Finding the poles and residues of a complex function $\frac{\cos(z)-1}{(e^z – 1)^2}$

I’m trying to find the poles and residues of:
$$f(z) = \frac{\cos(z)-1}{(e^z – 1)^2}$$

I can see that this has a removable singularity at $z=0$ and double poles at $z=2k \pi i$. I’m having trouble finding the residues of these. In general, when we have more than a single pole, i.e a double pole, triple pole etc. is it best to just try and find the Laurent expansion about the pole?

In this case, writing $(e^z + 1)^{-2} = (e^{z+2k\pi i – 2k \pi i} – 1)^{-2}$ and then expanding this:
$$(e^{2k \pi i}(e^{z- 2k \pi i}) + 1)^{-2} = ((e^{2k \pi i}(1+(z-2k \pi i) + \cdots -1)^{-2}$$

I can’t seem to arrive at a sensible answer proceeding like this, and I’m not even sure it is the right method.

Any help is much appreciated

Solutions Collecting From Web of "Finding the poles and residues of a complex function $\frac{\cos(z)-1}{(e^z – 1)^2}$"

"In general, when we have more than a single pole, i.e a double pole, triple pole etc. is it best to just try and find the Laurent expansion about the pole?"

In my experience, for small orders, usually it’s easier to use a well known formula.

Given an holomorphic function $\varphi$ with a pole order $k$ at $z_0$, one has, around $z_0$,

$$\varphi (z)=\sum \limits_{n=-k}^\infty \left(c_n(z-z_0)^n\right),$$ for a certain complex sequence $\left(c_n\right)_{n\in \mathbb Z}$, where $\forall n\in \mathbb Z(n<-k\implies c_n=0)$.

Multiply by $(z-z_0)^k$ to get
$$\begin{align}(z-z_0)^k\varphi(z)&=\sum \limits_{n=-k}^\infty \left(c_n(z-z_0)^{n+k}\right)\\ &=c_{-k}+c_{-k+1}(z-z_0)+\ldots +\underbrace{c_{-1}}_{\text{Res}(\varphi , z_0)}(z-z_0)^{-1+k}+\ldots .\end{align}$$

Differentiating $k-1$ times yields $$\dfrac{\mathrm d^{k-1}}{\mathrm dz^{k-1}}\left(z\mapsto (z-z_0)^k\varphi(z)\right)(z)=(k-1)!c_{-1}+k!c_0(z-z_0)+\ldots.$$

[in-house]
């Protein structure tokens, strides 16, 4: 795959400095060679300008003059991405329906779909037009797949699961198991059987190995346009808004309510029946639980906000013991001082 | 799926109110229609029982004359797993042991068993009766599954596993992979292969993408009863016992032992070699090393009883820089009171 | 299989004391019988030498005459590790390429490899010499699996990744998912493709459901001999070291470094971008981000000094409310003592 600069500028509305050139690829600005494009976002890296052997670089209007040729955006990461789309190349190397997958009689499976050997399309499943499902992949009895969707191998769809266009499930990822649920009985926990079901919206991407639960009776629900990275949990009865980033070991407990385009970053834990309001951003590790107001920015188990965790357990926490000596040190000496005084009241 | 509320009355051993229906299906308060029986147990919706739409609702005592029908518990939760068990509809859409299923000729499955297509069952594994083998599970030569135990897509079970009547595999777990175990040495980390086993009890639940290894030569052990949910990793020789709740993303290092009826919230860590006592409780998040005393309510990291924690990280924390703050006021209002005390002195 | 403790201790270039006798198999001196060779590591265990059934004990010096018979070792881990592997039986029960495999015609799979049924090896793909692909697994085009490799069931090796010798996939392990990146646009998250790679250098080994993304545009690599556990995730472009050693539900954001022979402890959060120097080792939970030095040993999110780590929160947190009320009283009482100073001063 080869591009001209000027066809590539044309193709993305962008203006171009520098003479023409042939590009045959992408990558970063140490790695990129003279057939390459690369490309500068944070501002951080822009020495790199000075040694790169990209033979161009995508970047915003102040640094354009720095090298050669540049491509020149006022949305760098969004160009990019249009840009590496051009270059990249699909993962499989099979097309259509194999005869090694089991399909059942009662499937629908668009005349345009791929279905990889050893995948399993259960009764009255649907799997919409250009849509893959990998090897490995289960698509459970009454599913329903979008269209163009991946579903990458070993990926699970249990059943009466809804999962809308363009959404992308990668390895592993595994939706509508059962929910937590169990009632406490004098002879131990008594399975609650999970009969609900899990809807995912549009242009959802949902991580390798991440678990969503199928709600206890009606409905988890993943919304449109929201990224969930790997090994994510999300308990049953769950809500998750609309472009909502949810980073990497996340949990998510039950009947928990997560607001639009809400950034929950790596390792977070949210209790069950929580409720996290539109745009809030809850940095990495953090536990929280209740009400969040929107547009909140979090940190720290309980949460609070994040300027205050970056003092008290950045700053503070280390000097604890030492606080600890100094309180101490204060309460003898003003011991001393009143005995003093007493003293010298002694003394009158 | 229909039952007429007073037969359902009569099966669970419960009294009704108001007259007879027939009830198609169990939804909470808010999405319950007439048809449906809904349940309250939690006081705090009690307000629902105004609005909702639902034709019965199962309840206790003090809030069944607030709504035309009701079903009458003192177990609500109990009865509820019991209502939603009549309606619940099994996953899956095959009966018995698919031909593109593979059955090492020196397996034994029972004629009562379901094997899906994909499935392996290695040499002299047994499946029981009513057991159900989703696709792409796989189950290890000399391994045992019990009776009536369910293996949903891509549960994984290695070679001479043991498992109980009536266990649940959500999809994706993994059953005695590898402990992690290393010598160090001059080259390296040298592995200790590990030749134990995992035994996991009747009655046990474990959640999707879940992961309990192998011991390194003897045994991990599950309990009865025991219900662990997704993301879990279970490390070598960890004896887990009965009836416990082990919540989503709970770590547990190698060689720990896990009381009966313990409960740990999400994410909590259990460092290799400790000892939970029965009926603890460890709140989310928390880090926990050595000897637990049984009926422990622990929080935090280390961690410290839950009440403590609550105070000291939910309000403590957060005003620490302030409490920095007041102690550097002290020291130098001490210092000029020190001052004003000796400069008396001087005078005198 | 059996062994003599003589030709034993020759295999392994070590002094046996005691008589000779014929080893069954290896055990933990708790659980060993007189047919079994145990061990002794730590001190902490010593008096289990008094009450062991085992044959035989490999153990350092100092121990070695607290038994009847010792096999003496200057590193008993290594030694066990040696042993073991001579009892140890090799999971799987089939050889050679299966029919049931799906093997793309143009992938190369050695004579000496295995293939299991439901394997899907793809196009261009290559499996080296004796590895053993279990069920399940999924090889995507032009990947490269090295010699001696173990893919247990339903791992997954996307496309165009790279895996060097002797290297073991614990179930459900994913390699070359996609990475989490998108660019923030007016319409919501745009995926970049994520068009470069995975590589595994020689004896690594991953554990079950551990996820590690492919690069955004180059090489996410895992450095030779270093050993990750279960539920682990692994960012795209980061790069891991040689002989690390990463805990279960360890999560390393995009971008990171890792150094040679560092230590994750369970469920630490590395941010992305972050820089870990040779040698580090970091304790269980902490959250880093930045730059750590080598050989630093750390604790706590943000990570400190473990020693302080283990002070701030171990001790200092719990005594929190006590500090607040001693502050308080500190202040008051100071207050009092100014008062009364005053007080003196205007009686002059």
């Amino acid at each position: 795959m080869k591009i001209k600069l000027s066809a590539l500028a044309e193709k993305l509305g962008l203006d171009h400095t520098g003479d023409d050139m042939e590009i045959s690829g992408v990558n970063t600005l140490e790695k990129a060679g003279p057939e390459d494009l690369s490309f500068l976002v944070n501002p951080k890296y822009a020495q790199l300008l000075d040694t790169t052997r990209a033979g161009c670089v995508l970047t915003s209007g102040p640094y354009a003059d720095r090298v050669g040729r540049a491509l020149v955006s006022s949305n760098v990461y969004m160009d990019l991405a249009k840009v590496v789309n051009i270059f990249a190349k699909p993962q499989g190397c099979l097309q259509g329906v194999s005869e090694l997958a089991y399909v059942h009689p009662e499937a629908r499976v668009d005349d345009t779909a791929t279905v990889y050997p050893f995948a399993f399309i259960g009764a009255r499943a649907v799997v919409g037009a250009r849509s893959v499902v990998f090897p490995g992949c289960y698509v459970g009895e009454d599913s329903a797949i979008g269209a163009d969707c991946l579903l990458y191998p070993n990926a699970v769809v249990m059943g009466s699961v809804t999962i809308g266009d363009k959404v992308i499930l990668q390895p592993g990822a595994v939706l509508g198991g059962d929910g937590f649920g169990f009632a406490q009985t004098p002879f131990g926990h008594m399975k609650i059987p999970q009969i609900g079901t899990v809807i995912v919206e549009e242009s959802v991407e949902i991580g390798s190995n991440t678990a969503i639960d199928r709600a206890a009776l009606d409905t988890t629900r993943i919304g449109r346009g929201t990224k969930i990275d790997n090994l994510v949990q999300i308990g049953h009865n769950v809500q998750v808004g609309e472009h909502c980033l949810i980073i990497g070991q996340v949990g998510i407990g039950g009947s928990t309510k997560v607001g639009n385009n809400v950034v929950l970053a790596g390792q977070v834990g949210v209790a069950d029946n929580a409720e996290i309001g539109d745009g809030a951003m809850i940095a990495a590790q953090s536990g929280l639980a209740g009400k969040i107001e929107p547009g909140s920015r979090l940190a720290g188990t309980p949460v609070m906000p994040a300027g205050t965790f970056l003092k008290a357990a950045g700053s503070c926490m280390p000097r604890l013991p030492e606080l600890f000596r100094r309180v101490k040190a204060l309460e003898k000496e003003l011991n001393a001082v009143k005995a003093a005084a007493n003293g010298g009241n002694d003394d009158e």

Thus, evaluating the above at $z_0$ gives you the residue since everything on the RHS except for $(k-1)!c_{-1}$ goes astray. However $\varphi$ is not defined at $z_0$, so you can’t really evaluate at $z_0$, that’s OK, take the limit at $z_0$ which exists by definition of pole of order $k$.

This justifies the formula $$\text{Res}(\varphi, z_0)=\dfrac 1{(k-1)!}\lim \limits_{z\to z_0}\left[\dfrac{\mathrm d^{k-1}}{\mathrm dz^{k-1}}\left(z\mapsto (z-z_0)^k\varphi(z)\right)(z)\right].$$


For this particular example, I think it’s better to compute $c_{-1}$ by using the series expansion.

Set $g\colon \mathbb C\to \mathbb C, z\mapsto \cos(z)-1, S=\{2k\pi i\colon k\in \mathbb Z\}, h\colon \mathbb C\setminus S\to \mathbb C, z\mapsto \dfrac1{\left(e^z-1\right)^2}$, and $f\colon \mathbb C\setminus S\to \mathbb C, z\mapsto g(z)h(z)$.

Let $k\in \mathbb Z$ be such that $k\neq0$ and write $s=2k\pi i$.

‘Around’ $s$ each of the functions above is (holomorphic, hence) analytic.

Therefore, for some sequences $(a_n)_{n\in\mathbb Z}, (b_n)_{n\in \mathbb Z}, (c_n)_{n\in \mathbb Z}$ and for all $z$ in a sufficiently small punctured disc centered at $s$ one has

$$g(z)=\sum \limits_{n\in \mathbb Z}\left(a_n(z-s)^n\right),$$
$$h(z)=\sum \limits_{n\in \mathbb Z}\left(b_n(z-s)^n\right),$$
$$f(z)=\sum \limits_{n\in \mathbb Z}\left(c_n(z-s)^n\right).$$